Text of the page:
In an act of group solidarity, Christian and Jewish leaders have come together to challenge the government's welfare reform proposals in the form of a briefing for peers. A briefing paper created by the group labelled the proposals as "anti-family." CSAN were mentioned as part of the group of organisations who lobbied to change legislation that was discussed in parliament. The crux of the briefing centred on how David Cameron's proposed two-child limit negatively.
Dr Phil McCarthy has been appointed as
CEO of CSAN. Phil is a former GP and a Senior Clinical Lecturer at University
of Bristol. He has a range of leadership experience including senior roles in
the NHS and setting up a primary care service for homeless people in Bristol.
CSAN?s parliamentary reception was a great success with x parliamentarians and x members attending. The audience also heard addresses from Lord Touhig and Baroness Williams of Trafford. The Cardinal congratulated our members who acted as lifelines for those negatively affected by welfare cuts and immigration laws. He also spoke of the Synod on the Family which he had recently visited in Rome. He described the family as, "the first witness of the faith in society, the first workshop in the faith and the backbone of every parish, the first tutoring in humanity for every person." Secours Catholique, our partners in France, who we're working within the Calais refugee camp, the 'Jungle', came to visit in November. as Cardinal Vincent Nichols addressed the audience about the plight of refugees in Calais. The Cardinal gave a clear message to the UK government, "the plight of refugees cannot wait. People?s generosity, in my view, far outstrips the response of our Government".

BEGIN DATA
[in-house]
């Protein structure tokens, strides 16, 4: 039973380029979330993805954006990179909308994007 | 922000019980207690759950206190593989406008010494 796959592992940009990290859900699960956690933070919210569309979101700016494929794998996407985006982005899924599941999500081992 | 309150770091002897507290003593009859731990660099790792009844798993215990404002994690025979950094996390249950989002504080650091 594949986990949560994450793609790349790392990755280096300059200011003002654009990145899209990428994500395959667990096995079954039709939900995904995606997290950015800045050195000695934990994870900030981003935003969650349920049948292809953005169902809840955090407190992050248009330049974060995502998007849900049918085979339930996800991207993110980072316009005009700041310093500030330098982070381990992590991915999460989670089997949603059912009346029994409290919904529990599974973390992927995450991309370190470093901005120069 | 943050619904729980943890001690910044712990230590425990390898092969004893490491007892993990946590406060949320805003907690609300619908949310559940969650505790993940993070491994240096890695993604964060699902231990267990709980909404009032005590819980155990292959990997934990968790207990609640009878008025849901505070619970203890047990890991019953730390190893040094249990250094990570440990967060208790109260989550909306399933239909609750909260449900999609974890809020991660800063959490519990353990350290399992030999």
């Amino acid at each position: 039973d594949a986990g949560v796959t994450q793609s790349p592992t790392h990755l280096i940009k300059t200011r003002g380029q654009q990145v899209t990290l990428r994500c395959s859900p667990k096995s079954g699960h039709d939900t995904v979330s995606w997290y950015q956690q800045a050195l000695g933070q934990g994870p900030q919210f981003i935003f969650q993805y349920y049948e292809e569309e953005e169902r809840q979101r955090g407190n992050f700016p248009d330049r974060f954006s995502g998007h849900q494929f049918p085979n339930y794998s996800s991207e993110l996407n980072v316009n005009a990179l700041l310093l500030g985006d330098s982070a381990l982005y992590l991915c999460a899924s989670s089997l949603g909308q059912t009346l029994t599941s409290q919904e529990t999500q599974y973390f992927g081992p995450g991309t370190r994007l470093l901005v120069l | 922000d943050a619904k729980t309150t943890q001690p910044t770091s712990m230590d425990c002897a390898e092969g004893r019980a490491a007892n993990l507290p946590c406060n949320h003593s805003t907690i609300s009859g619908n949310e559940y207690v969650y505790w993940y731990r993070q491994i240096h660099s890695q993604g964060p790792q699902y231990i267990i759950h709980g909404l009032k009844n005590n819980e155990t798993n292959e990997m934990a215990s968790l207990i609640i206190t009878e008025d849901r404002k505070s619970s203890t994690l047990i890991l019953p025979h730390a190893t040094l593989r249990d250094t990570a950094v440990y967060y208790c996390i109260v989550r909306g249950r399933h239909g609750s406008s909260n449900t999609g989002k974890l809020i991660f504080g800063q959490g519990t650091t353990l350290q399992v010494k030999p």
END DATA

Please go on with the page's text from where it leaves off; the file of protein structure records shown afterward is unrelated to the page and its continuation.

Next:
Our members and journalists were excited to
speak with the group to get an idea of the on the ground work carried out by
the Caritas charity and to hear about conditions first-hand.